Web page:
Talk to a process consultant and they will sell you some religion about how you need to do the process. In the end, there is a lot of leeway as long as you are honest within your process. What I’m going to describe is a process that is more methodical, but it is also flexible. I’ll comment on how it can be done in a less formal way as we proceed. The final technique you use is up to you, and whatever in-house process your management team may demand. I was formally trained in two different processes at different times in my career. The first was Kepner Tregoe Decision Analysis. This was taught as a part of the larger Kepner Tregoe problem solving and decision making collection of processes. The second technique is Pugh’s Matrix. This is taught as part of Six Sigma, a family of business management processes originally developed by Motorola. You can use either of those processes in its pure form, or you can use some variant of either, or both. The process I’ll discuss is a little of both, or can be viewed as a variation on either one (except by an orthodox process priest).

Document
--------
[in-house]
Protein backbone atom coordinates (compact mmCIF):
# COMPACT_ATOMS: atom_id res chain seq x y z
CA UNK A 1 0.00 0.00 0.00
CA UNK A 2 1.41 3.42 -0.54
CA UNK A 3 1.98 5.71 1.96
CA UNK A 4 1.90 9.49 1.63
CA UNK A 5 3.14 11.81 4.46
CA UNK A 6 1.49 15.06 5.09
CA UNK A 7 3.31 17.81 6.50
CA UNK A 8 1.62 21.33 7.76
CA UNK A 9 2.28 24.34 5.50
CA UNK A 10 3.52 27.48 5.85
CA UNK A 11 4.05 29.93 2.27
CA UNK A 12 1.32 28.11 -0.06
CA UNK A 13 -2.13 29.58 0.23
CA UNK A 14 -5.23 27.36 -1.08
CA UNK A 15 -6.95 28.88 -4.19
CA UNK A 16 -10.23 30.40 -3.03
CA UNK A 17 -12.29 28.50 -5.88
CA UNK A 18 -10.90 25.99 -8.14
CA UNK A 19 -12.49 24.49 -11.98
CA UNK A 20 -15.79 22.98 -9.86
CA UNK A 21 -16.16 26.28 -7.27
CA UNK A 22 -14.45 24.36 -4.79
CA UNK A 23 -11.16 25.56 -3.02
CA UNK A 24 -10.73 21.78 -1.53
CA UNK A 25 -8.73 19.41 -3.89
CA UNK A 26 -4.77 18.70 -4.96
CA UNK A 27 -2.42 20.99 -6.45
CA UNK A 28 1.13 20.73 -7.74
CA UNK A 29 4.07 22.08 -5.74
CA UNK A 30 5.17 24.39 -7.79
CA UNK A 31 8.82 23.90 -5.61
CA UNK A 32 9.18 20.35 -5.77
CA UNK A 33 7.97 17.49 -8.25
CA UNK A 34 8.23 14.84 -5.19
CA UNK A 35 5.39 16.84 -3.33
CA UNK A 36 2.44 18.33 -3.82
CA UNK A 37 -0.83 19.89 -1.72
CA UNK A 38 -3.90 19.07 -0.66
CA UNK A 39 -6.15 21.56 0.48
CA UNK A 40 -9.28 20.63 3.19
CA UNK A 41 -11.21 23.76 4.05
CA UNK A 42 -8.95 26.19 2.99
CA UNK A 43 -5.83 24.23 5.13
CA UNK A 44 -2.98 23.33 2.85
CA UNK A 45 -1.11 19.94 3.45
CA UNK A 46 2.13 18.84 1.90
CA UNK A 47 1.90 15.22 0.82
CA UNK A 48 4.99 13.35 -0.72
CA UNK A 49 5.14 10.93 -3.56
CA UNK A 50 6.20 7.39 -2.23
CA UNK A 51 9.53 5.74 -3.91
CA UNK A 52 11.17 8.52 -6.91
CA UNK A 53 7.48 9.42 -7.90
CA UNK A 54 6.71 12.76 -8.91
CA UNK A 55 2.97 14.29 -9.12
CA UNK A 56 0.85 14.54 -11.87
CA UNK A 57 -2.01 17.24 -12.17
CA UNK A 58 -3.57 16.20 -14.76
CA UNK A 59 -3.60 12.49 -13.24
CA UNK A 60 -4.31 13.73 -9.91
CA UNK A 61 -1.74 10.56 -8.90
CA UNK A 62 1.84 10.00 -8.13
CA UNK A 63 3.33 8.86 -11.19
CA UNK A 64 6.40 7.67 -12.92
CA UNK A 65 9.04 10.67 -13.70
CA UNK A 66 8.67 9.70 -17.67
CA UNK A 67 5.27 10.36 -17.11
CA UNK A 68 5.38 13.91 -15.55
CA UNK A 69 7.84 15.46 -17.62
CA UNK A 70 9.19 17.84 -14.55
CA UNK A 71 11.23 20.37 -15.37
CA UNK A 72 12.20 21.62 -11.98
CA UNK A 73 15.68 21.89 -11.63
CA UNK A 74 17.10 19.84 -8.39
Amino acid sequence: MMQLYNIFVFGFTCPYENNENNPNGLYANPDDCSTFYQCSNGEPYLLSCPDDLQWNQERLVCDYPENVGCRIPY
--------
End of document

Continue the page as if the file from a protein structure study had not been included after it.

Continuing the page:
A decision matrix is a table with rows and columns. You can use a software spreadsheet, or you could do this by drawing out a table on a piece of paper. (The back of a napkin has been claimed to be a good place to start in certain circumstances.) If you are going to need to present your results, you probably want to use a spreadsheet, sooner or later. If you are going to have a lot of criteria or a lot of alternatives, you want to use a spreadsheet sooner. Use the rows to define criteria and use the columns to define alternatives.